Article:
Pampenea: An Idyl

LYING by the summer sea,
I had a dream of Italy.
Chalky cliffs and miles of sand,
Ragged reefs and salty caves,
And the sparkling emerald waves
Faded ; and I seemed to stand,
Myself a languid Florentine,
In the heart of that fair land.
And in a garden cool and green,
Boccaccio’s own enchanted place,
I met Pampenea face to face,—
A maid so lovely that to see
Her smile is to know Italy.
Her hair was like a coronet
Upon her Grecian forehead set,
Where one gem glistened sunnily,
Like Venice, when first seen at sea.
I saw within her violet eyes
The starlight of Italian skies,
And on her brow and breast and hand
The olive of her native land.
And knowing how, in other times,
Her lips were ripe with Tuscan rhymes
Of love and wine and dance, I spread
My mantle by an almond-tree :
“ And here, beneath the rose,” I said,
“ I ’ll hear thy Tuscan melody ! ”
I heard a tale that was not told
In those ten dreamy days of old,
When Heaven, for some divine offence,
Smote Florence with the pestilence,
And in that garden’s odorous shade
The dames of the Decameron,
With each a happy lover, strayed,
To laugh and sing, at sorest need,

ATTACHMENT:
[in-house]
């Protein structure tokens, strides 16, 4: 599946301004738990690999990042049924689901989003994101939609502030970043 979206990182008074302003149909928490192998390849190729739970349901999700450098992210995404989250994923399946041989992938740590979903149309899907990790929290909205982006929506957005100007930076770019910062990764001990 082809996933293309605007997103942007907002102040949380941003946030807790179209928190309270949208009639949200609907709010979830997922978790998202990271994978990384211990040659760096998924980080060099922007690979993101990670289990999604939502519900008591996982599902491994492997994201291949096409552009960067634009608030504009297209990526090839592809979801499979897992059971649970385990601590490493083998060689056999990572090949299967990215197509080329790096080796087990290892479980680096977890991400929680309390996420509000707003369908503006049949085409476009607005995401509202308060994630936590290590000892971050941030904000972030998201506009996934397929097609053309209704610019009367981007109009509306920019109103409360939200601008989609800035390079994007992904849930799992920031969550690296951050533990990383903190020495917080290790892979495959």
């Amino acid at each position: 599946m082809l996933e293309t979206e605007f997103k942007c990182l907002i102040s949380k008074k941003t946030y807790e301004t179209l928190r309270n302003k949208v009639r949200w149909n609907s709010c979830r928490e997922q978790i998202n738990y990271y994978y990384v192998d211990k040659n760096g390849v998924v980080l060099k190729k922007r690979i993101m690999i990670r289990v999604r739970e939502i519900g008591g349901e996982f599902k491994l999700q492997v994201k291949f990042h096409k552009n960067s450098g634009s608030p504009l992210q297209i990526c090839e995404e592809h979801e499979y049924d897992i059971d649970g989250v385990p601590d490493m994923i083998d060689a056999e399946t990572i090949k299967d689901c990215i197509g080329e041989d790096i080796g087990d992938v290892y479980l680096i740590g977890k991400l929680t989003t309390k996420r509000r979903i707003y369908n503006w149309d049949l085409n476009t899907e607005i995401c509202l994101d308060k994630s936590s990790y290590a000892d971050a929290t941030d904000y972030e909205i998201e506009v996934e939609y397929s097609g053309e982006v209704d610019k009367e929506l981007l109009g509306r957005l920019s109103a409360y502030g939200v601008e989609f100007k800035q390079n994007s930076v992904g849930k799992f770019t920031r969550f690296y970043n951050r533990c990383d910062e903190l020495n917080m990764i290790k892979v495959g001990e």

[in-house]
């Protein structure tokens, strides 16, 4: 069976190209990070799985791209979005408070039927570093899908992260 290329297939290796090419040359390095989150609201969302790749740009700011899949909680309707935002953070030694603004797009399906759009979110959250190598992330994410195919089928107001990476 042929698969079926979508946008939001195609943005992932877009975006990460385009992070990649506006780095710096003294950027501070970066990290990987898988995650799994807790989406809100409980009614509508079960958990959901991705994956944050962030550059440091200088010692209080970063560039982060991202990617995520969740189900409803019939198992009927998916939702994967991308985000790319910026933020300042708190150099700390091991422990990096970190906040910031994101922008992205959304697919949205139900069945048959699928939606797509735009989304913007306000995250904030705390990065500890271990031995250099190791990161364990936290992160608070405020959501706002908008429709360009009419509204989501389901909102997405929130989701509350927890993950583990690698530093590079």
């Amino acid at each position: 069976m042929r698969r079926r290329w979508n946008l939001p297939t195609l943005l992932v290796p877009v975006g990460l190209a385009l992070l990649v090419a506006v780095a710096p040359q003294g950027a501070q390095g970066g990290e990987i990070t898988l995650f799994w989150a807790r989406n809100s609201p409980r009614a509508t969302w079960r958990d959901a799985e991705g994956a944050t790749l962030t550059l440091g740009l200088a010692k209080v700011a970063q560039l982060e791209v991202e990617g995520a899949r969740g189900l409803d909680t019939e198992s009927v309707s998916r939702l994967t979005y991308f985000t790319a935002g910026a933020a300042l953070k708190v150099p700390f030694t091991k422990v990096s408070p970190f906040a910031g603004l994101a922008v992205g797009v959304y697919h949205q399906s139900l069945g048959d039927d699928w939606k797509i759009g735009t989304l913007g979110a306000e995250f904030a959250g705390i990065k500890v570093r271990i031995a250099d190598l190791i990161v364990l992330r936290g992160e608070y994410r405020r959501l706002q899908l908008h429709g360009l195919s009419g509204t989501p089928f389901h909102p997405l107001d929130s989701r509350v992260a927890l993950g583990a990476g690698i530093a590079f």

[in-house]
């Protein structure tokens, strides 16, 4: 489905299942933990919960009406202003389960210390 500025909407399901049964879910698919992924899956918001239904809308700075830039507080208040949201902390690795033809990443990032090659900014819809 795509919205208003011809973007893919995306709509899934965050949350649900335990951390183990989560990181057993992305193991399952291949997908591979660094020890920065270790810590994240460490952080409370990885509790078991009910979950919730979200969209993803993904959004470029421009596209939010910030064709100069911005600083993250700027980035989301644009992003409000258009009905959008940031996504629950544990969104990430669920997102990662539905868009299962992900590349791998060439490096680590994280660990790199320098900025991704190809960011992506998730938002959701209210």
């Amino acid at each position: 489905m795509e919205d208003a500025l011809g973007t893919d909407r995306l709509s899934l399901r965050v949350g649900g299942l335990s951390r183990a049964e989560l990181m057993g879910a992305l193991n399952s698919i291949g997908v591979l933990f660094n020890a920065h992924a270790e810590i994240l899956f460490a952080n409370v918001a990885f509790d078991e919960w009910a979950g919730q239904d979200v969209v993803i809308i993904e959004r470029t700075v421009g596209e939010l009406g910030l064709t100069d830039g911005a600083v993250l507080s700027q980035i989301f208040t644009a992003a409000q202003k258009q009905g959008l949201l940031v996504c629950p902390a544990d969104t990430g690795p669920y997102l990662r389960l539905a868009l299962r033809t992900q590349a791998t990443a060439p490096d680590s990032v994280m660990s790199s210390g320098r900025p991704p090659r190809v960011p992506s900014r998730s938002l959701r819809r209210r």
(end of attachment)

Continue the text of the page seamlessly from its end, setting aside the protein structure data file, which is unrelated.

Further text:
To lie in the lilies, in the sun,
With glint of plume and golden brede.
And while she whispered in my ear,
The pleasant Arno murmured near,
The dewy, slim chameleons run
Through twenty colors in the sun,
The breezes broke the fountain’s glass,
And woke Æolian melodies,
And shook from out the scented trees
The bleachèd lemon-blossoms on the grass.
The tale ? I have forgot the tale ! —
A Lady all for love forlorn ;
A Rosebud, and a Nightingale
That bruised his bosom on a thorn ;
A pot of rubies buried deep ;
A glen, a corpse, a child asleep;
A Monk, that was no monk at all,
I' the moonlight by a castle-wall; —
Kaleidoscopic bints, to be
Worked up in farce or tragedy.
Now while the sweet-eyed Tuscan wove
The gilded thread of her romance,
( Which I have lost by grievous chance,)
The one dear woman that I love,
Beside me in our seaside nook,
Closed a white finger in her book,
Half-vexed that she should read, and weep
For Petrarch, to a man asleep.
And scorning me, so tame and cold,
She rose, and wandered down the shore,
Her wine-dark drapery, fold in fold,
Imprisoned by an ivory hand ;
And on a ridge of granite, half in sand,
She stood, and looked at Appledore.
And waking, I beheld her there
Sea-dreaming in the moted air,
A Siren sweet and debonair,
With wristlets woven of colored weeds,
And oblong lucent amber beads
Of sea-kelp shining in her hair.
And as I mused on dreams, and how
The something in us never sleeps,
But laughs or sings or moans or weeps,
She turned, — and on her breast and brow
I saw the tint that seemed not won
From kisses of New England sun ;
I saw on brow and breast and hand
The olive of a sunnier land !
She turned, — and lo ! within her eyes
The starlight of Italian skies !
Most dreams are dark, beyond the range
Of reason ; oft we cannot tell
If they be born of heaven or hell;
But to my soul it seems not strange,
That, lying by the summer sea,
With that dark woman watching me,
I slept, and dreamed of Italy !